The Book of Gomorrah and St. Peter Damian's Struggle Against Ecclesiastical Corruption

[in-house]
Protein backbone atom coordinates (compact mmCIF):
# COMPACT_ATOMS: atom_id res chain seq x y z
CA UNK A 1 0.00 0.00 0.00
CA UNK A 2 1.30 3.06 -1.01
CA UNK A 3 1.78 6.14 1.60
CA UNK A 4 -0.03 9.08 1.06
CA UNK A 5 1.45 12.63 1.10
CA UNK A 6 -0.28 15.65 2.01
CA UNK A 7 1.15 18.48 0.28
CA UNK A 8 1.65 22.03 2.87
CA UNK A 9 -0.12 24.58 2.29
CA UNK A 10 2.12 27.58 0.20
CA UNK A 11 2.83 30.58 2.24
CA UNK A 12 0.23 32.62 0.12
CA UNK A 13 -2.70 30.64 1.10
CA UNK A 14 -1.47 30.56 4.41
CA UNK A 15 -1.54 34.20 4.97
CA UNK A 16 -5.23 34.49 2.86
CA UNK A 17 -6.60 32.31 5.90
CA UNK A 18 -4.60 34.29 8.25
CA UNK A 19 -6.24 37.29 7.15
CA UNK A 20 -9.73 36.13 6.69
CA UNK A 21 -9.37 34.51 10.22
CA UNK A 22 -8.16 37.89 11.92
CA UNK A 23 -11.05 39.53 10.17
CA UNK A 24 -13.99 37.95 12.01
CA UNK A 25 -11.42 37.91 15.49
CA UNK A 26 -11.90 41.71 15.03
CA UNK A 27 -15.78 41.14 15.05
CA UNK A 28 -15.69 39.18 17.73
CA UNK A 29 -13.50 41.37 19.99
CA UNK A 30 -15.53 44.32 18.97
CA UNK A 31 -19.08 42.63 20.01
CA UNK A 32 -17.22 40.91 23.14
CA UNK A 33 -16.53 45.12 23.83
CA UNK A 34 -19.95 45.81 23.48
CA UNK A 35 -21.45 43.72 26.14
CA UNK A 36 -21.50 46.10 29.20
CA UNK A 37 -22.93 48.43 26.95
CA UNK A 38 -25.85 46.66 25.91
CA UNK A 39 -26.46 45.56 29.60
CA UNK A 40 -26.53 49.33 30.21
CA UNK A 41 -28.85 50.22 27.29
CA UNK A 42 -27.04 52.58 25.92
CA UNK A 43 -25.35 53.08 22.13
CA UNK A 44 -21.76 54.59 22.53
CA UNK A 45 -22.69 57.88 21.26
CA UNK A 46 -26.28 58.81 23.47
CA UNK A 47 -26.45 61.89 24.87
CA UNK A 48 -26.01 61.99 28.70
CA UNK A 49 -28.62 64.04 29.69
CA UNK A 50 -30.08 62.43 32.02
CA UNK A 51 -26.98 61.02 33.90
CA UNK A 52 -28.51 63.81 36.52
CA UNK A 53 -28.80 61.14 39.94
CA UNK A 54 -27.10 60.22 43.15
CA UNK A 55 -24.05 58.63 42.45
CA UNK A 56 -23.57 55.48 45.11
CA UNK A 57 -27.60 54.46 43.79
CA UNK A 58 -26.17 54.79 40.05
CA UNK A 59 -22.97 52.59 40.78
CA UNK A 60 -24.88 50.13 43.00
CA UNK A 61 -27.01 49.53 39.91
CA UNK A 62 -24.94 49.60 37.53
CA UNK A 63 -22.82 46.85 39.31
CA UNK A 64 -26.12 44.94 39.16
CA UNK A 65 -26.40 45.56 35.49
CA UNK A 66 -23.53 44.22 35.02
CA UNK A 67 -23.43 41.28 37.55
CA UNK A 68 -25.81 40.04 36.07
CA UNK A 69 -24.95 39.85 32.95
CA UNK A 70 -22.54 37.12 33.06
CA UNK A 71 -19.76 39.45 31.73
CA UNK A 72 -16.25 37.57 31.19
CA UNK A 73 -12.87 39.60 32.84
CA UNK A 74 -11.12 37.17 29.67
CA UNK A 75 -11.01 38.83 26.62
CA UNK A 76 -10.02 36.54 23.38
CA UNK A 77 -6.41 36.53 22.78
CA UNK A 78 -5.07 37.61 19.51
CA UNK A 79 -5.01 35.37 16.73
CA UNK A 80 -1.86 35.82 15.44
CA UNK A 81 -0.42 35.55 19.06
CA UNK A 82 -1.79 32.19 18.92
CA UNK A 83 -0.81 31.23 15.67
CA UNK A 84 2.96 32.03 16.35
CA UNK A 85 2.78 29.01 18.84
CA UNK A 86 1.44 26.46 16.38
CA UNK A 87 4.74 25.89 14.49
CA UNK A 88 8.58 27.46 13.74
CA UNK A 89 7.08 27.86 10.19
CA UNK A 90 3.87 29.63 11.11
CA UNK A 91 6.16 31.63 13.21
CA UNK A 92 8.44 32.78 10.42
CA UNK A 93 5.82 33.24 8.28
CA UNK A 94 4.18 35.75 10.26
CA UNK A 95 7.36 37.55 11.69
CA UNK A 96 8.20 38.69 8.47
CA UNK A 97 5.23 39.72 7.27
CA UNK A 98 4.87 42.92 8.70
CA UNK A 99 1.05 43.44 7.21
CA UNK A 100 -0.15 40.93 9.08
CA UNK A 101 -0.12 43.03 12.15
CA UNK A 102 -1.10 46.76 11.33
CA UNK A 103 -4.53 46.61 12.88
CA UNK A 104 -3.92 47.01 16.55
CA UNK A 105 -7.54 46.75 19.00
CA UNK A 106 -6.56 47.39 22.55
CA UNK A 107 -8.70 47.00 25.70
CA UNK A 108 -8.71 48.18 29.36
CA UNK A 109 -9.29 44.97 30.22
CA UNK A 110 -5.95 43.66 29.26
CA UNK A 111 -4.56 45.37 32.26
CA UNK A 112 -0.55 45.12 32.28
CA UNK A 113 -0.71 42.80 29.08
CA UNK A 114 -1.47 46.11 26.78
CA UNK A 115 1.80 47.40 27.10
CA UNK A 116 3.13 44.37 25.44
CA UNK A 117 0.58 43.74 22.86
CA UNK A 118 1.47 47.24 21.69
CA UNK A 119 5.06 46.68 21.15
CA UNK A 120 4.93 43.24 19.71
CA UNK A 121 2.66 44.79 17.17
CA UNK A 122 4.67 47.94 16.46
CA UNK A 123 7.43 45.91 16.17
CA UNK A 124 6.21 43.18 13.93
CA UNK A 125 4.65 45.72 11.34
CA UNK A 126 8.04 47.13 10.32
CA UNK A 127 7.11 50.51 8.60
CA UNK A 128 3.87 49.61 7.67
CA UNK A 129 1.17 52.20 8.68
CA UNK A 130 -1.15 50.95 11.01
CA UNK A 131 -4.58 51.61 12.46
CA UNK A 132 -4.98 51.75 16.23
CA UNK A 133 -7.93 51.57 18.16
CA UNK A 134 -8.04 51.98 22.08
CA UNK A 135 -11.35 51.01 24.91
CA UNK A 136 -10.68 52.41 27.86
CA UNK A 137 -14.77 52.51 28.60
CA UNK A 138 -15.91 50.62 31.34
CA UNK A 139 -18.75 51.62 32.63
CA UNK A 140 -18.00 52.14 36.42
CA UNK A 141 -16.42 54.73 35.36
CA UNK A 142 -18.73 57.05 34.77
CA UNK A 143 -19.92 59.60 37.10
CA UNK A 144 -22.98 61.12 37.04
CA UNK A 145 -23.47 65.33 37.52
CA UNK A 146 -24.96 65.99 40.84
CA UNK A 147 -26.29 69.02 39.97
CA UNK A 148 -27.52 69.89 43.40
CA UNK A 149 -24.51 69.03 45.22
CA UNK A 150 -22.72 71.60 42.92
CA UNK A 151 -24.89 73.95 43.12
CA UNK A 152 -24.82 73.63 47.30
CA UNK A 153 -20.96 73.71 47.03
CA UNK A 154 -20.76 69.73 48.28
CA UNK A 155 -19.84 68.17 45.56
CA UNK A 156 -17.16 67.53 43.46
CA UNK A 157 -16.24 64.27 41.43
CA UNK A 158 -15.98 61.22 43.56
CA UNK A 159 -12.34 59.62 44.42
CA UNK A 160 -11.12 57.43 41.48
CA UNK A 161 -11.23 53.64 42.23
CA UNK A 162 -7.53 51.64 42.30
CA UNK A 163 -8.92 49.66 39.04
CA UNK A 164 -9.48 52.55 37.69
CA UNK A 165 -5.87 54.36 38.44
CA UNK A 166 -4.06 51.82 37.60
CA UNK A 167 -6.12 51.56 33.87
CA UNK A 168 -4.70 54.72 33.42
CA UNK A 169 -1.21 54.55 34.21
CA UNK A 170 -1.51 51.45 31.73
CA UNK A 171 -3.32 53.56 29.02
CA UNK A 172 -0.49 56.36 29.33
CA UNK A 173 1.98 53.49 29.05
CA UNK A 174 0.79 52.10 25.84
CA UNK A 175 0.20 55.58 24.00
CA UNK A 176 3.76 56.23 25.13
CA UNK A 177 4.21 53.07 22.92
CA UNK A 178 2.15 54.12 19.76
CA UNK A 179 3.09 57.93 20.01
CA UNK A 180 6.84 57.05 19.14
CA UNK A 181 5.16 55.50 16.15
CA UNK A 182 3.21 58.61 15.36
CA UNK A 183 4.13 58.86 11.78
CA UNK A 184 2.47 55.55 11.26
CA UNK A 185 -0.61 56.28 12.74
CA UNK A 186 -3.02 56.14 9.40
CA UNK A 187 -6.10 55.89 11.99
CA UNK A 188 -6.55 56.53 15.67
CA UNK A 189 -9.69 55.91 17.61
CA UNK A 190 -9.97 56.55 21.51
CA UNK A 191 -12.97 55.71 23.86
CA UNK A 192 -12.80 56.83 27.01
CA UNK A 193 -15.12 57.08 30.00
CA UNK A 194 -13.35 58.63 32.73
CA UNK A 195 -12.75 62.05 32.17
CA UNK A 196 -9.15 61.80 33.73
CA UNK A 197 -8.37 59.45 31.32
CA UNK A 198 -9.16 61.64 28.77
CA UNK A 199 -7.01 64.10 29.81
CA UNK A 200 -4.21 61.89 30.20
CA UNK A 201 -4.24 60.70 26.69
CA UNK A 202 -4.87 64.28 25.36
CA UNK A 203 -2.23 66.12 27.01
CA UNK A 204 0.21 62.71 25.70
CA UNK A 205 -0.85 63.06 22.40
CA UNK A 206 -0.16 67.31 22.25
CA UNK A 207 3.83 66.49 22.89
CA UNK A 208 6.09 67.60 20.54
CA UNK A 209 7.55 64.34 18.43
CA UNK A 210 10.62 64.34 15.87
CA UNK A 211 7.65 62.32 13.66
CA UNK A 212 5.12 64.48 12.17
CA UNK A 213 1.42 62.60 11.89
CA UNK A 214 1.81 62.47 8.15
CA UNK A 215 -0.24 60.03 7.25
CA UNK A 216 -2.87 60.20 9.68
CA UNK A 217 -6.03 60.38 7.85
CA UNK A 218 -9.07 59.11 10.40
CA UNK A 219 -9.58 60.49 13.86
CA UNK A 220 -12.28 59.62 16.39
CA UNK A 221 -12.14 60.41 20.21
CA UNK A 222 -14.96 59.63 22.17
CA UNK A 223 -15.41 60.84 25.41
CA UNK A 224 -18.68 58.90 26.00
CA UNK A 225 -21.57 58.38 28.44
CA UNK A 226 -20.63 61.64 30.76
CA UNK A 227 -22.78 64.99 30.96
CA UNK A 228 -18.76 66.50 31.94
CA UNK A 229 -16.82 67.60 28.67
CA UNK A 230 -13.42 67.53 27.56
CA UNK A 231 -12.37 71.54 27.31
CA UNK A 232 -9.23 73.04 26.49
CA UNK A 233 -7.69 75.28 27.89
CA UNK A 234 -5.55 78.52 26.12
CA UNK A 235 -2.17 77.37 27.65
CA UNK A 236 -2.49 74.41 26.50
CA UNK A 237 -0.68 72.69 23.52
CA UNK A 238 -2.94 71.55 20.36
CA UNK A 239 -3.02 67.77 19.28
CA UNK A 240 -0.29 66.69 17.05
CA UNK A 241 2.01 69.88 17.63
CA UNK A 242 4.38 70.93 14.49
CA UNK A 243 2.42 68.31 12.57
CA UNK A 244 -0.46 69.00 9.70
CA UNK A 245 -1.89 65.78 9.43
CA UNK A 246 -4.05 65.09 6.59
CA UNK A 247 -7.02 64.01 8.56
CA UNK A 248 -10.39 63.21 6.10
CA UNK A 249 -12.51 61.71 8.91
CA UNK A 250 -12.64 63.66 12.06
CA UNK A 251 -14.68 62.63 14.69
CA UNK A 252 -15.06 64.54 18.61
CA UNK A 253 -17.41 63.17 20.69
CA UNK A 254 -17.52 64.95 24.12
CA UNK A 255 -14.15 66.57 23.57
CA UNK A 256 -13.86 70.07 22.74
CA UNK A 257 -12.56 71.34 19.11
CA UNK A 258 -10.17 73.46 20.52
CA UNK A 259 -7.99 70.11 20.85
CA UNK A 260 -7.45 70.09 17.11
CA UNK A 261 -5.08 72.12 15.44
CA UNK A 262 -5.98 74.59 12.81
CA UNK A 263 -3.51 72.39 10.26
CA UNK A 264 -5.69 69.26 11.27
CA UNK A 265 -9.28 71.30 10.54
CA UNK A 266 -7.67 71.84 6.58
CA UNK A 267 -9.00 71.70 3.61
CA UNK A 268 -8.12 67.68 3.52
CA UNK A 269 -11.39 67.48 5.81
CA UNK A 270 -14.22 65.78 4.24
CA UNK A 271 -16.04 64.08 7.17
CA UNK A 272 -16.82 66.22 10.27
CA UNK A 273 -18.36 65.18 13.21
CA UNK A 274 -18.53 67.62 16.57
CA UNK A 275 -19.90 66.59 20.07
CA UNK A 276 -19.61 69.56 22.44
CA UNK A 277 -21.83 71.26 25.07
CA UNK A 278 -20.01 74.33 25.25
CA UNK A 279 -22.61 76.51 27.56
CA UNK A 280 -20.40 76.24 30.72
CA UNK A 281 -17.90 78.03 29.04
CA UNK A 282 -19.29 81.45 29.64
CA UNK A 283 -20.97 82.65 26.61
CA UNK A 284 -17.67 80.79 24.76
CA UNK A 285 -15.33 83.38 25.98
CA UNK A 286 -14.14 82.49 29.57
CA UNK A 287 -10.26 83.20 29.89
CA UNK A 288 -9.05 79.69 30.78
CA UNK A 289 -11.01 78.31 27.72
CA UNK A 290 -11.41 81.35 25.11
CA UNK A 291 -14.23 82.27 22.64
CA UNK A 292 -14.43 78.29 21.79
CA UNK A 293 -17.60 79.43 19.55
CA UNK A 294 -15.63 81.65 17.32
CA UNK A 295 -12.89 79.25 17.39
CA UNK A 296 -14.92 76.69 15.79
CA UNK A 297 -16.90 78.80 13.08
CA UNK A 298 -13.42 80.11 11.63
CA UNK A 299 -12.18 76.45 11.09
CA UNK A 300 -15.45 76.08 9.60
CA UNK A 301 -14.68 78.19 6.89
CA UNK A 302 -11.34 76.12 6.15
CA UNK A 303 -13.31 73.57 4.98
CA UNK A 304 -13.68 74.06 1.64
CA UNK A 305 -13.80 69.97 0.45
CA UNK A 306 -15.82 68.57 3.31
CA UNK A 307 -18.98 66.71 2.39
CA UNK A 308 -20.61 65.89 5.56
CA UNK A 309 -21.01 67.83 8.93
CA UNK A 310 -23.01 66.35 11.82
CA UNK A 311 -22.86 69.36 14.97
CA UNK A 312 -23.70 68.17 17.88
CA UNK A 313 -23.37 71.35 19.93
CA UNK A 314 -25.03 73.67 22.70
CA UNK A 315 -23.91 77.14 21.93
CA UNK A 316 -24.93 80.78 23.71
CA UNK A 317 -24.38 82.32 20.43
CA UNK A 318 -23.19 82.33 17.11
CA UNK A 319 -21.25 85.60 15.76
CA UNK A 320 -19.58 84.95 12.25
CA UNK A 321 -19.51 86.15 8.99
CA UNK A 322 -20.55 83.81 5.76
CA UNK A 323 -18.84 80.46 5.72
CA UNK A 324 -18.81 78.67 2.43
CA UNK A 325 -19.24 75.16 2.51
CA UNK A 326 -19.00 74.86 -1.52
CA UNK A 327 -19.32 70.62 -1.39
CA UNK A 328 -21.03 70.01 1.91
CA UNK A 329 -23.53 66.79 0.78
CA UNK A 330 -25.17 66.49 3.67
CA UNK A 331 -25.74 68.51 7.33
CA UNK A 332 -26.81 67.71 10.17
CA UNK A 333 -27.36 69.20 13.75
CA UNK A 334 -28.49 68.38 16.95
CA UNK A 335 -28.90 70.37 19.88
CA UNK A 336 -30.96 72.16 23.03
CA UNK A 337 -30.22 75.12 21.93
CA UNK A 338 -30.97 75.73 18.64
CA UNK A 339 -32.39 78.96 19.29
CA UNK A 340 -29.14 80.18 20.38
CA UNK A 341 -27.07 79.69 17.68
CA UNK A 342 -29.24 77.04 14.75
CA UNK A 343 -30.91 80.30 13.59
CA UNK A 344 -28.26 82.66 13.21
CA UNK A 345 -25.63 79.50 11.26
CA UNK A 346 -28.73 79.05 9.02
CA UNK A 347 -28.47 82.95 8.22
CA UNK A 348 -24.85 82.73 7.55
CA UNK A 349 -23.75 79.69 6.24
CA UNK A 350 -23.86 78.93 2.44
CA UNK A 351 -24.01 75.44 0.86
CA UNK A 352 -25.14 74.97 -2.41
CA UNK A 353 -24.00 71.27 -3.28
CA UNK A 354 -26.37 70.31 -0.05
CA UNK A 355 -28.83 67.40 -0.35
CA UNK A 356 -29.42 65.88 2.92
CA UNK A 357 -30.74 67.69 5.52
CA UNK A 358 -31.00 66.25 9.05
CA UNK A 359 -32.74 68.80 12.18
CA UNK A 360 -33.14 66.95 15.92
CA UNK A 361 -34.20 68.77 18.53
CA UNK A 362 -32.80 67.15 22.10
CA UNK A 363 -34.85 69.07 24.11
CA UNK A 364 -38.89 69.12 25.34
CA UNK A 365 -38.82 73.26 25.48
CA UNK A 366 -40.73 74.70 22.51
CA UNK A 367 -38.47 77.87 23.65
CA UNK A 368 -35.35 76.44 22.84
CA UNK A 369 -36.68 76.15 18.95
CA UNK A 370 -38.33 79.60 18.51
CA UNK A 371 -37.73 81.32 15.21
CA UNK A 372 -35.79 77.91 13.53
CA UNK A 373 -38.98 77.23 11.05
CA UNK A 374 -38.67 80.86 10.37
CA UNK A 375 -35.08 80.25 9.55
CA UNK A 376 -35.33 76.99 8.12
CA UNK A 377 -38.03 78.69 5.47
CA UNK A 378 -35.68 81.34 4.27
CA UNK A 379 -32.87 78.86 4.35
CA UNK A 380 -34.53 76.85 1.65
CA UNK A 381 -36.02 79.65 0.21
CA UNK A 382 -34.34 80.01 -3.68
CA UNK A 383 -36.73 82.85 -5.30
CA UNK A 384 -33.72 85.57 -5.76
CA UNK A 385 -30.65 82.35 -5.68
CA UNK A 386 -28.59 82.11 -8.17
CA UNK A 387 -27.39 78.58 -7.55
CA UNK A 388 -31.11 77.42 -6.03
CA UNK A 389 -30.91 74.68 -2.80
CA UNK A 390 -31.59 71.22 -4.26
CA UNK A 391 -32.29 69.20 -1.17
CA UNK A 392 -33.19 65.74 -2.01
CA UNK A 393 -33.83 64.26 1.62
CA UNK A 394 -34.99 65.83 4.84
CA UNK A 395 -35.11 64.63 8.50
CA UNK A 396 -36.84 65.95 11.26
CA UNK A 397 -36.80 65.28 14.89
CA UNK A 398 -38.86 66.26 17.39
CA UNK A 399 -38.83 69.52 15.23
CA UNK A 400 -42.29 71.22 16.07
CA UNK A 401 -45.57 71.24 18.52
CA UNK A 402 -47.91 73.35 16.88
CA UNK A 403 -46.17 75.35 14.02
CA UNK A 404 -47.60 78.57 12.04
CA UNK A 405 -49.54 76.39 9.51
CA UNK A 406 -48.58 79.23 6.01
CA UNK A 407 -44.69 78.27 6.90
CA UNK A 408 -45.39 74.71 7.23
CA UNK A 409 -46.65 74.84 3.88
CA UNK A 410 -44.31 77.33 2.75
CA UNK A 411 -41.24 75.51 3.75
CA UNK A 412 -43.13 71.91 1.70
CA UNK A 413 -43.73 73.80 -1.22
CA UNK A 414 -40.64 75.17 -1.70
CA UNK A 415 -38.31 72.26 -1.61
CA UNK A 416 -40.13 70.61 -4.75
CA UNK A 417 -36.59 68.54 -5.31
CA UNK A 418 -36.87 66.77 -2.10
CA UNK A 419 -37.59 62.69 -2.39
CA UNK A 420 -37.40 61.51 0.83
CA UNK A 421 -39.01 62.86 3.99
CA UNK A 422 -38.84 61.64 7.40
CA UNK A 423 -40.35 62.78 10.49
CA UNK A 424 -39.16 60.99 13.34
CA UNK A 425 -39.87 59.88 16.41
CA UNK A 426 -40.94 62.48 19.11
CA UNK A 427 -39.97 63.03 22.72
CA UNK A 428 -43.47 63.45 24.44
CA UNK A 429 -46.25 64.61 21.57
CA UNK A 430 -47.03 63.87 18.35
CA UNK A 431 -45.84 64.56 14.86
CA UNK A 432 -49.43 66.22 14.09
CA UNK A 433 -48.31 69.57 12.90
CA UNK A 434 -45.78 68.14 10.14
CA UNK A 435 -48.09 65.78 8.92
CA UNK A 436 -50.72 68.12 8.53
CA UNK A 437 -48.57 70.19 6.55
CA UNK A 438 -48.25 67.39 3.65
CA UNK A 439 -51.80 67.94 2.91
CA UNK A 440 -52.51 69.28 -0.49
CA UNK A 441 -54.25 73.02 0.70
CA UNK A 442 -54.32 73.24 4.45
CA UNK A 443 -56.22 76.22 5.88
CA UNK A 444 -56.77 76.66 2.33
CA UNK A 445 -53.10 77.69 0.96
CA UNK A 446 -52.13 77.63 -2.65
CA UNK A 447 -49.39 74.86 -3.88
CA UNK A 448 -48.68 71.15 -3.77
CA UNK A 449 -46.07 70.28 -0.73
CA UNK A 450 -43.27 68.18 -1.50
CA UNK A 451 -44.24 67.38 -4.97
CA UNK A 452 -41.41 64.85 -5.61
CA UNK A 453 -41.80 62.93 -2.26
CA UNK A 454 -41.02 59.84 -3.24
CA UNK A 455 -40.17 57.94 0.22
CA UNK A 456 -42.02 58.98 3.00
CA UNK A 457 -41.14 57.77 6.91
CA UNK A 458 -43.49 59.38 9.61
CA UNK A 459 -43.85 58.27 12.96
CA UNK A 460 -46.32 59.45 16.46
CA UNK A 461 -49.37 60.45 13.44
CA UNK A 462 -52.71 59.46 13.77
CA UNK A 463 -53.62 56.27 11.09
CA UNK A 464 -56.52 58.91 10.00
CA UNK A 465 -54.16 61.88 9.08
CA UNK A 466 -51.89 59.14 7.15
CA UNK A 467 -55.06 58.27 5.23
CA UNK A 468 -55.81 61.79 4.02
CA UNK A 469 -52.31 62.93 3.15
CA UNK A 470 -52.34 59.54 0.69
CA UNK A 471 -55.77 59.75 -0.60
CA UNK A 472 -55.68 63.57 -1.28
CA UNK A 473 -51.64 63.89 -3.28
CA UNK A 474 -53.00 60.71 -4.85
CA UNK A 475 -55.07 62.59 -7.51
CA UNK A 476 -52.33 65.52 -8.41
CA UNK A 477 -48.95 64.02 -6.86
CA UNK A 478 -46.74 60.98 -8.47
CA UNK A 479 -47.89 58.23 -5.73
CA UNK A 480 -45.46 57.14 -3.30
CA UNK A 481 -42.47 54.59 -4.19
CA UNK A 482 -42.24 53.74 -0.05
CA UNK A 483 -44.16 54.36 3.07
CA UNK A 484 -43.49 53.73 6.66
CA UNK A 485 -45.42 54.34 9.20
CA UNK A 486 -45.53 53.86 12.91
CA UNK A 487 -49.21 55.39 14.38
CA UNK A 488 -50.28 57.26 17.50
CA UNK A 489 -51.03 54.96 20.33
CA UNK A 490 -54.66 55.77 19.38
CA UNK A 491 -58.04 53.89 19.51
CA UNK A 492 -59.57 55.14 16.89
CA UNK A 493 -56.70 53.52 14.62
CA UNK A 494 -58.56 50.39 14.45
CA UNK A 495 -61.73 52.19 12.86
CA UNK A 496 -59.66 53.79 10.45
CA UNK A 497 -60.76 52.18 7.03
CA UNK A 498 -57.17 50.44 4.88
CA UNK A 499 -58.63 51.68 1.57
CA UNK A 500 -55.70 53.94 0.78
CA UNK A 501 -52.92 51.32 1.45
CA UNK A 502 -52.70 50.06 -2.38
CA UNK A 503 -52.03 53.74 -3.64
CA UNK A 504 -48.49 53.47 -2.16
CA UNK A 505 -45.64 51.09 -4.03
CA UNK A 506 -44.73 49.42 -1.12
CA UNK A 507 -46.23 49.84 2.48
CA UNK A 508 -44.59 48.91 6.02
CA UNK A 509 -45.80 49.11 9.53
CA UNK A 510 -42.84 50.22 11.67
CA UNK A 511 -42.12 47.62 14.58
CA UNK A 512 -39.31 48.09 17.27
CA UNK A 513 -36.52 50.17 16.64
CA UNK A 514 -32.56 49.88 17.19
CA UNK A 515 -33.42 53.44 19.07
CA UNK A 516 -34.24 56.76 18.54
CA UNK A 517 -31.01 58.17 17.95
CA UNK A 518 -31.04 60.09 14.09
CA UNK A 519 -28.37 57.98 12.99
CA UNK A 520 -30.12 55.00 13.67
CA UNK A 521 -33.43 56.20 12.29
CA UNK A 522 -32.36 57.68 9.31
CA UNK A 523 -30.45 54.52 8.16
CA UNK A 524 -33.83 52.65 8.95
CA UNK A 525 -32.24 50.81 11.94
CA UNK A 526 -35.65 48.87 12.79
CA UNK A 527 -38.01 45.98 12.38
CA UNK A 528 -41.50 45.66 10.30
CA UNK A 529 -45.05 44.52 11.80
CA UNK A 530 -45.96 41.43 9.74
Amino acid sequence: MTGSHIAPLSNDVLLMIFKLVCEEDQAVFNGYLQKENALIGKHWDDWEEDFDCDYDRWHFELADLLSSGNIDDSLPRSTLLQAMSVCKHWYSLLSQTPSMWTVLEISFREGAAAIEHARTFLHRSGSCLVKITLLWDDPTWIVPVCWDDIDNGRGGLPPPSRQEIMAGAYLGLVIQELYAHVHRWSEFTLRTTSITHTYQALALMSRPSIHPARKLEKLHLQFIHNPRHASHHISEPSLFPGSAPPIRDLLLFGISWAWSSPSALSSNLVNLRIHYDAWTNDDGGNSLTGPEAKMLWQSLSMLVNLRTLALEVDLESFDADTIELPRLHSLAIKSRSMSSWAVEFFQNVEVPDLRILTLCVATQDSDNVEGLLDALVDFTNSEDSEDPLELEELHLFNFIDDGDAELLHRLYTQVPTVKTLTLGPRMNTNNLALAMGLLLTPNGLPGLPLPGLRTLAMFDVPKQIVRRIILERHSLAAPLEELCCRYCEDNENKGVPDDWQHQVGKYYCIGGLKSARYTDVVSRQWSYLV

"Alas, it is shameful to speak of it! It is shameful to relate such a disgusting scandal to sacred ears! But if the doctor fears the virus of the plague, who will apply the cauterization? If he is nauseated by those whom he is to cure, who will lead sick souls back to the state of health?” With these words, St. Peter Damian introduces the Book of Gomorrah, undoubtedly the most stirringly eloquent and impassioned denunciation of sexual perversion ever penned by a Catholic saint. Although it was written almost a thousand years ago, the Book of Gomorrah in many ways seems addressed to our own times, associating the phenomena of clerical homosexual behavior and pederasty, and endorsing the imprisonment of clergy who are a danger to youth. The Book of Gomorrah offers a scathing analysis of the evil of sodomy, while also expressing compassion for those who have fallen into such vice and the possibility of their redemption by the aid of divine grace. It explains the devastating effects of the vice both spiritually and psychologically, and warns that such behavior, particularly among the clergy, will bring down the wrath of God. It also urges the permanent defrocking of clerics who are habituated to homosexual behavior and endorses the permanent confinement those guilty of child sex abuse. This new translation by Matthew Cullinan Hoffman is the most accurate and faithful available in English, and carries a foreword by Cardinal Juan Sandoval Íñiguez, Archbishop Emeritus of Guadalajara. It also includes a 10,000-word biographical introduction recounting Damian’s struggle against corruption in the Catholic Church, and a translator’s preface that breaks new scholarly ground and resolves old controversies about the text.
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